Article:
During the Black Hills Flood of 1972, Pactola Dam stored most of the floodwater coming down from upstream, but the heaviest rains occurred in the part of the Rapid Creek watershed below the dam, resulting in catastrophic flooding in Rapid City that killed 238 people.[6] Nonetheless, in 1987 the dam was raised 15 feet (4.6 m) and the spillway enlarged in order to provide better protection against future floods.

Specifications[edit]

The Pactola Dam consists of a main earth-filled dam with two auxiliary dikes on the northern side. The main dam stands 245 feet (75 m) high as measured from the foundation and is 199.5 feet (60.8 m) above the streambed.[2] The combined length of the dam and dikes is 2,236 feet (682 m), and contain 4,532,000 cubic yards (3,465,000 m3) of material.[3] The crest of the dam is at an elevation of 4,655 feet (1,419 m) above sea level and the spillway crest is 4,621.5 feet (1,408.6 m).[2] The spillway is an un-gated concrete overflow structure located in between the main dam and auxiliary dikes, and has a capacity of 245,000 cubic feet per second (6,900 m3/s). The dam also has outlet works that can release 1,150 cubic feet per second (33 m3/s).[2]

The 5-mile (8.0 km) long Pactola Lake has 16 miles (26 km) of shoreline and covers 1,232 acres (499 ha) at normal water levels. The reservoir has a capacity of 99,029 acre feet (122,150,000 m3), of which 54,955 acre feet (67,786,000 m3) is active or usable storage.[3] Normal water surface elevation is 4,580 feet (1,400 m).[2] The reservoir controls runoff from a drainage area of 319 square miles (830 km2).[3] The small town of Silver City is located at the upstream (western) end of the reservoir.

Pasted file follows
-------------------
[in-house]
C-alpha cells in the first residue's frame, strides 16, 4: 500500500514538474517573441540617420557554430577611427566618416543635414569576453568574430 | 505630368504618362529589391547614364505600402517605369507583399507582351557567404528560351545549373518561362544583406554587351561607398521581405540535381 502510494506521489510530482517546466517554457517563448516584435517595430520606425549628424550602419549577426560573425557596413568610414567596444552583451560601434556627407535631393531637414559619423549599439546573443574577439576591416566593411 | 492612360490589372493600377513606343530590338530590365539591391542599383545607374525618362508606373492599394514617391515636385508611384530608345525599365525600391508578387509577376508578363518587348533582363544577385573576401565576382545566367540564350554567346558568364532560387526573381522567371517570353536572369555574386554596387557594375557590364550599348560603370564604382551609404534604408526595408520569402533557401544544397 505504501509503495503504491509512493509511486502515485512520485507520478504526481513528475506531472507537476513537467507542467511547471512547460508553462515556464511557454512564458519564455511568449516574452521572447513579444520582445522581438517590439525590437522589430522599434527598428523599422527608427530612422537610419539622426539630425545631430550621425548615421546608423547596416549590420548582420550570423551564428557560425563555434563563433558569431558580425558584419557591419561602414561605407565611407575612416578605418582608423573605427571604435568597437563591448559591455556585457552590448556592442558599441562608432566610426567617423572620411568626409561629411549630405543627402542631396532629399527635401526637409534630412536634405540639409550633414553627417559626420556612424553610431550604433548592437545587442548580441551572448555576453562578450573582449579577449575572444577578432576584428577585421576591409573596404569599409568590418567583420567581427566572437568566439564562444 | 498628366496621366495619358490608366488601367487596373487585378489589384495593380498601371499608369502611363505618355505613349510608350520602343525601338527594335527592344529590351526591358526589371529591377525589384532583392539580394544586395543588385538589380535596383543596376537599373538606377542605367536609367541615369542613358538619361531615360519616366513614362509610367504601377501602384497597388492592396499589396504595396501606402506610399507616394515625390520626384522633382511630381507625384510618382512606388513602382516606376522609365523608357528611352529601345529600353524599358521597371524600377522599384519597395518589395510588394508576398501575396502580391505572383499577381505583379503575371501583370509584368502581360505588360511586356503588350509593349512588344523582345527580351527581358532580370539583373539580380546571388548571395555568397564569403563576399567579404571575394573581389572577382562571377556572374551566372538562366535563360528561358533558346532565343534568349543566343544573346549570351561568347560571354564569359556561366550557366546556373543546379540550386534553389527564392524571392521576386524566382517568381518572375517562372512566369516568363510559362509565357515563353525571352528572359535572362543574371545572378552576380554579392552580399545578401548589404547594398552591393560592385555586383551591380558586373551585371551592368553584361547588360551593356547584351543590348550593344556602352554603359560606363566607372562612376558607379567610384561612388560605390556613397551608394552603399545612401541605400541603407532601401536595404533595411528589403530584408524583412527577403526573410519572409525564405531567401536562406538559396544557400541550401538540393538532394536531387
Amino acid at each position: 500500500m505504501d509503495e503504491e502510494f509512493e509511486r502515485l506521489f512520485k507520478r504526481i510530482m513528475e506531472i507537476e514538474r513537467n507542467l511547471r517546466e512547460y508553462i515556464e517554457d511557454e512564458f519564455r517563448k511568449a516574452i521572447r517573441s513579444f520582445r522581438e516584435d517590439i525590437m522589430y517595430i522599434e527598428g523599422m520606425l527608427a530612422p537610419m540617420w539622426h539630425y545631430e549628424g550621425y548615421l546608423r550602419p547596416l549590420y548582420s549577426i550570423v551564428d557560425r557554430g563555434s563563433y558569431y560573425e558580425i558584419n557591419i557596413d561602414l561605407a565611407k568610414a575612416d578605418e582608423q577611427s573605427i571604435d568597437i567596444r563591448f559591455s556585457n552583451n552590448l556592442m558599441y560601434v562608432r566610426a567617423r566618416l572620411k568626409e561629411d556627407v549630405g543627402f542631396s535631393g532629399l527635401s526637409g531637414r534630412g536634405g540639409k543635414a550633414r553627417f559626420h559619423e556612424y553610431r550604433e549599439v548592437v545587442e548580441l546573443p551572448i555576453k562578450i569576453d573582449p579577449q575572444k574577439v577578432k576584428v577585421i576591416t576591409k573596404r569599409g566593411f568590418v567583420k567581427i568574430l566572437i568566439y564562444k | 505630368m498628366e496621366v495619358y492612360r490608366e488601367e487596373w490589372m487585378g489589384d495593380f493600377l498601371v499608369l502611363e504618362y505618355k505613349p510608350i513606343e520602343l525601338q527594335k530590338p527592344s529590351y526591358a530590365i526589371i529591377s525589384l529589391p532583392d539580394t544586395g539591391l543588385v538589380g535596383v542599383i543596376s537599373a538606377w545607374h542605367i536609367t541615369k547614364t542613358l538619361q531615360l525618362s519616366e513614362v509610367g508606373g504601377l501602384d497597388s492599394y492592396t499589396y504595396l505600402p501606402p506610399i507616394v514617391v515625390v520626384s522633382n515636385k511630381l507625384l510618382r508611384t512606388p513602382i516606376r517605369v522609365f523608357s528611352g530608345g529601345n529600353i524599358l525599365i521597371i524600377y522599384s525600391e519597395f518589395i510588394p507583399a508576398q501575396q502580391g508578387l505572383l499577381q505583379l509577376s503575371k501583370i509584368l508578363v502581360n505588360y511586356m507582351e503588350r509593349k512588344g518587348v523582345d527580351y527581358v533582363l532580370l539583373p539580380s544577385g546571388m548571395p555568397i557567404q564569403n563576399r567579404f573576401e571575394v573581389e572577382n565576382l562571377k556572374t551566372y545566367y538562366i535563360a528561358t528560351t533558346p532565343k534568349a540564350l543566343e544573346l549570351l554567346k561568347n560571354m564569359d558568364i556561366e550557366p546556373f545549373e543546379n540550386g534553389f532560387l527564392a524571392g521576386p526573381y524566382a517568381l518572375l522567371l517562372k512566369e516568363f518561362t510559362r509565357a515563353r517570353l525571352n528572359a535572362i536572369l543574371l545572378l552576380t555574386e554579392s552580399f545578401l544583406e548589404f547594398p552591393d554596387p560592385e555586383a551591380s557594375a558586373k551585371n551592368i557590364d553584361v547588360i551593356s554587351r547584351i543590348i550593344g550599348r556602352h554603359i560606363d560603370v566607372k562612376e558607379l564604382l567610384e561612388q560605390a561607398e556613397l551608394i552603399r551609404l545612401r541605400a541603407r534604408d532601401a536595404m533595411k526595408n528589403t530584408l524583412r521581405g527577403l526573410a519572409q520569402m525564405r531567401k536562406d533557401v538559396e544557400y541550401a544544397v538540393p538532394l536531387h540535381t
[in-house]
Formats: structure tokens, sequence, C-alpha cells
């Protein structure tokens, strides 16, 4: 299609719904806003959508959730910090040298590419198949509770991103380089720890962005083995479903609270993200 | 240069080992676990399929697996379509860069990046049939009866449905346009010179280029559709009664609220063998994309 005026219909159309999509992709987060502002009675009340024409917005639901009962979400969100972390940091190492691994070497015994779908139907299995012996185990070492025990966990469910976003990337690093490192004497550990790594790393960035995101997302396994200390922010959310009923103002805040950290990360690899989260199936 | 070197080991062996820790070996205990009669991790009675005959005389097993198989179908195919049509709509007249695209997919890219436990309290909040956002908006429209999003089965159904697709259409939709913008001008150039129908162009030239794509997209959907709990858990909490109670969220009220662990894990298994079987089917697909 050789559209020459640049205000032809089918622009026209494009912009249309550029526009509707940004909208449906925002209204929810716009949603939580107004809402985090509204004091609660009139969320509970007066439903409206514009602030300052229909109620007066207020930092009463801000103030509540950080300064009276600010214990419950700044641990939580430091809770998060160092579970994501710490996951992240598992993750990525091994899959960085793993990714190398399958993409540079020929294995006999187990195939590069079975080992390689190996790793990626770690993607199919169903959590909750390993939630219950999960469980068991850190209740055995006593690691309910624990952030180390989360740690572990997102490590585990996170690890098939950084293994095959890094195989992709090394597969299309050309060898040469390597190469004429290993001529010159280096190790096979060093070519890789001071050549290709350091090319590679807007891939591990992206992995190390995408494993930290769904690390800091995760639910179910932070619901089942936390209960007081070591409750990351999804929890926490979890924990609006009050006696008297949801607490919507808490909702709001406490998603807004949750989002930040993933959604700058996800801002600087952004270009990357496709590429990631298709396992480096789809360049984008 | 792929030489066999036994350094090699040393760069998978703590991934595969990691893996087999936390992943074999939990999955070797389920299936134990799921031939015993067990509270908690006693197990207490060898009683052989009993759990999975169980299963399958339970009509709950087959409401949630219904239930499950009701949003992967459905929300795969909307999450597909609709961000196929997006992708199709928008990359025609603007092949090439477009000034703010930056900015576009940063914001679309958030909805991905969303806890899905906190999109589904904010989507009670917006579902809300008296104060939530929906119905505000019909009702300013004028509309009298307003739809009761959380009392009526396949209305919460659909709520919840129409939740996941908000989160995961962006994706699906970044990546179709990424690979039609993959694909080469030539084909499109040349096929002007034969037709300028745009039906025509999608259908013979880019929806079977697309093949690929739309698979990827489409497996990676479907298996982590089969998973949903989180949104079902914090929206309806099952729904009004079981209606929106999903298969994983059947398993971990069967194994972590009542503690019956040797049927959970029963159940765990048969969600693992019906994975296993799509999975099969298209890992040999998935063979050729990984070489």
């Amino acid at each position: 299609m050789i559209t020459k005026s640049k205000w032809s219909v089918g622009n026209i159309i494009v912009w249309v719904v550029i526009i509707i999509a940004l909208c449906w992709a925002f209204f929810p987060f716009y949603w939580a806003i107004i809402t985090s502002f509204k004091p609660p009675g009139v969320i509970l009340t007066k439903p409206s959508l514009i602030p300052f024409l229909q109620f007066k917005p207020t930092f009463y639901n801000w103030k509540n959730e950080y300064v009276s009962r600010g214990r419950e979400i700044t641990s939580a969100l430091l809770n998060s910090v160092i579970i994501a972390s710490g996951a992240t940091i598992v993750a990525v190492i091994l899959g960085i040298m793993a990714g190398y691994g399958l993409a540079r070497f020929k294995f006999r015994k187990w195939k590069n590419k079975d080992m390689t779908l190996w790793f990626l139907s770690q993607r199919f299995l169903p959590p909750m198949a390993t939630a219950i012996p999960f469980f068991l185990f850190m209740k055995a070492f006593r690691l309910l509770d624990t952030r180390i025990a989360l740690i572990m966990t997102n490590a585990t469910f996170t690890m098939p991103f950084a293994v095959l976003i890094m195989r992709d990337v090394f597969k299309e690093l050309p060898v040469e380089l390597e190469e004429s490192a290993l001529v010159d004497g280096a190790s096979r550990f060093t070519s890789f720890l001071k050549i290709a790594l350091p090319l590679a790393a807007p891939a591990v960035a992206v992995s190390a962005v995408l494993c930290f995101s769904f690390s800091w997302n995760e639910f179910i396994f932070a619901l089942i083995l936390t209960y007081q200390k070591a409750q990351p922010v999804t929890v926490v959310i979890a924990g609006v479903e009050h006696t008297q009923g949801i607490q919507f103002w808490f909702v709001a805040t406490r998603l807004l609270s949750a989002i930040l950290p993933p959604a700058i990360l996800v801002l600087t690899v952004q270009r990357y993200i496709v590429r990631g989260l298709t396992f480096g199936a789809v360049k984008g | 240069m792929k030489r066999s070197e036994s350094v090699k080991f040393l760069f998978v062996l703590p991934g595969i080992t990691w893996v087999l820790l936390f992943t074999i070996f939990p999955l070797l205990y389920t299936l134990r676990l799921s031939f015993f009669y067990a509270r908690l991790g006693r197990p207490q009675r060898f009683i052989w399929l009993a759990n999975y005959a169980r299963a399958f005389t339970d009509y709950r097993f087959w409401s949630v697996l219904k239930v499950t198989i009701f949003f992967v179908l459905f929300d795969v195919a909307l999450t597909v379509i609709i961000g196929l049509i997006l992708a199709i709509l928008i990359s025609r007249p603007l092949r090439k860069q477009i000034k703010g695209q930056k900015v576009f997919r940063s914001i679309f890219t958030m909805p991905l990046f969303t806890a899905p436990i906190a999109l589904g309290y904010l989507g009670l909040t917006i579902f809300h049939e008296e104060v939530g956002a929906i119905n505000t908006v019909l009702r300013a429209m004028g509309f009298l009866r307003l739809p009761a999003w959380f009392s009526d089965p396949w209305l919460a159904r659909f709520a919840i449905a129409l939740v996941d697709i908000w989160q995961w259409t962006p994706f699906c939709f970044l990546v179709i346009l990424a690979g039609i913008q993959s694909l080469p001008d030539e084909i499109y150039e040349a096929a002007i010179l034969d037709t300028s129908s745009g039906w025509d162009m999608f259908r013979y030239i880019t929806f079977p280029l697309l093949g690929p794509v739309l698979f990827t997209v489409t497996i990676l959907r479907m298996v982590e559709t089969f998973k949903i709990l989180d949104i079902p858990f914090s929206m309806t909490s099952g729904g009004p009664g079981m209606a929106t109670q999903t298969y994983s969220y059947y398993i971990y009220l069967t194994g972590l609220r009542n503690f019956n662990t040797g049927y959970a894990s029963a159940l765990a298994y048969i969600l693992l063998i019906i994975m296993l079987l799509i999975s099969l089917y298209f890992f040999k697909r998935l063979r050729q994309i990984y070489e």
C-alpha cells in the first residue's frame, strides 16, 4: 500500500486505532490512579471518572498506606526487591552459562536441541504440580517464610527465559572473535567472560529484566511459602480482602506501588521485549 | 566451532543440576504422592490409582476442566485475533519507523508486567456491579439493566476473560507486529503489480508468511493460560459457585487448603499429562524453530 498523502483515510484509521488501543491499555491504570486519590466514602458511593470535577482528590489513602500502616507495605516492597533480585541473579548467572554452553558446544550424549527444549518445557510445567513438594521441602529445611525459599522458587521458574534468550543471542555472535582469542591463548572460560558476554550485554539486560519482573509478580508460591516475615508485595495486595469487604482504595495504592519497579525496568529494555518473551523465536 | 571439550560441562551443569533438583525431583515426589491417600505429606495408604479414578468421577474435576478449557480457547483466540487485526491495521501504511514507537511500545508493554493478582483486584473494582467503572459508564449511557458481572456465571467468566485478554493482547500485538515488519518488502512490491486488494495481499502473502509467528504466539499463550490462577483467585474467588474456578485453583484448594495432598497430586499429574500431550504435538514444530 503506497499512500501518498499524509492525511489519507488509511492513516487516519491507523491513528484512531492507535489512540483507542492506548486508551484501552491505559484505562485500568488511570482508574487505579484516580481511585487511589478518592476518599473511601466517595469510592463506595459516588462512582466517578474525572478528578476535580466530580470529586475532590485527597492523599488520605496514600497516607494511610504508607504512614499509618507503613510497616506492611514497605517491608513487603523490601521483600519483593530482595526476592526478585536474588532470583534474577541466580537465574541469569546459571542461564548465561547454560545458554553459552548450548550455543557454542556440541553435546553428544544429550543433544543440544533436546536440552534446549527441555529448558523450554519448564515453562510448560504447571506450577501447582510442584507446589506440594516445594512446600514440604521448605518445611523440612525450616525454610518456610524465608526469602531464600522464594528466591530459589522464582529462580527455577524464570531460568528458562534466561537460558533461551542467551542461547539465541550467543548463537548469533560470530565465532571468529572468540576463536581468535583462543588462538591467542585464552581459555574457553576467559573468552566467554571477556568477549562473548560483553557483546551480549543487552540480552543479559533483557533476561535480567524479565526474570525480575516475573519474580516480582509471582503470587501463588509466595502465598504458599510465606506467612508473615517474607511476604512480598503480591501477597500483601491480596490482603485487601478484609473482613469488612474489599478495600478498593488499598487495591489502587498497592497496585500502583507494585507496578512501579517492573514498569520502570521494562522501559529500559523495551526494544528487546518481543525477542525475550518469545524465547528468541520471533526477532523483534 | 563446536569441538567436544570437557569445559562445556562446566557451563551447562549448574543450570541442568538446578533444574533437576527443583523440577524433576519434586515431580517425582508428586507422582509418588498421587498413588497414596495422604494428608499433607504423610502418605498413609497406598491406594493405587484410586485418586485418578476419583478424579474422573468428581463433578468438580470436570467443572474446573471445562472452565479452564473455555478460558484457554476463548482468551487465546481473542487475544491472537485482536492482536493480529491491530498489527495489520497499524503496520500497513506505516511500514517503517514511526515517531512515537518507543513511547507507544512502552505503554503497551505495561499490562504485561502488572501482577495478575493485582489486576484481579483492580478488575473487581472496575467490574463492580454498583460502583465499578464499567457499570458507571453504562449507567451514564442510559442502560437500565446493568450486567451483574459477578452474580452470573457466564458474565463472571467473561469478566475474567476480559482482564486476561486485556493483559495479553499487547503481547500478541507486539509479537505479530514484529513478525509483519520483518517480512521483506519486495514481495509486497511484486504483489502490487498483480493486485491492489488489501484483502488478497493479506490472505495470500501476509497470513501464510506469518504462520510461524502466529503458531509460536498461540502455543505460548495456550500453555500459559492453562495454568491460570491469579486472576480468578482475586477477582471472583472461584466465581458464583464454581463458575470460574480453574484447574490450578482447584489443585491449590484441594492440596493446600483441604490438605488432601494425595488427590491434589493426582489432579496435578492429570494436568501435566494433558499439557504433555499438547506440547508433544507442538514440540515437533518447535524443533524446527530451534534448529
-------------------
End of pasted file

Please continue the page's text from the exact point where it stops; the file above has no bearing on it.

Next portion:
Recreation[edit]

The U.S. Forest Service operates the Pactola Visitor Center, which is located at the south end of Pactola Dam. The center provides interpretive exhibits, travel information and a scenic view of the reservoir.[7] The Pactola Pines Marina is located at Custer Gulch on the south shore of the reservoir and was opened in 2000. The privately owned marina has a capacity of 200 boats and has fishing boats, canoes and paddleboards for rent.[8]

The reservoir is known for its large lake trout. Brown trout are found in Rapid Creek both upstream and downstream of the dam; the creek directly below the dam has been described as an "exceptional" fly fishing location.[9]

See also[edit]

References[edit]

  1. ^ a b c "Rapid Valley Unit". U.S. Bureau of Reclamation. Retrieved 2018-04-27.
  2. ^ a b c d e f g "Pactola Dam". U.S. Bureau of Reclamation. Retrieved 2018-04-27.
  3. ^ a b c d e f "Pactola Dam and Reservoir" (PDF). U.S. Bureau of Reclamation. Retrieved 2018-04-27.
  4. ^ Woster, Kevin (2003-05-22). "Pactola Valley history lives below reservoir's surface". Rapid City Journal. Retrieved 2018-04-27.
  5. ^ http://www.usbr.gov/projects//ImageServer?imgName=Doc_1305138978105.pdf
  6. ^ Janet M. Carter, Joyce E. Williamson, and Ralph W. Teller. "The 1972 Black Hills-Rapid City Flood Revisited". U.S. Geological Survey. Retrieved 2018-04-27.
  7. ^ http://www.fs.usda.gov/recarea/blackhills/recreation/recarea/?recid=26073
  8. ^ Grant, Robert (2017-04-17). "Pactola Pines Marina prepares for summer". KEVN Black Hills Fox.
  9. ^ "Pactola Reservoir Complex". U.S. Forest Service. Retrieved 2018-04-27.

External links[edit]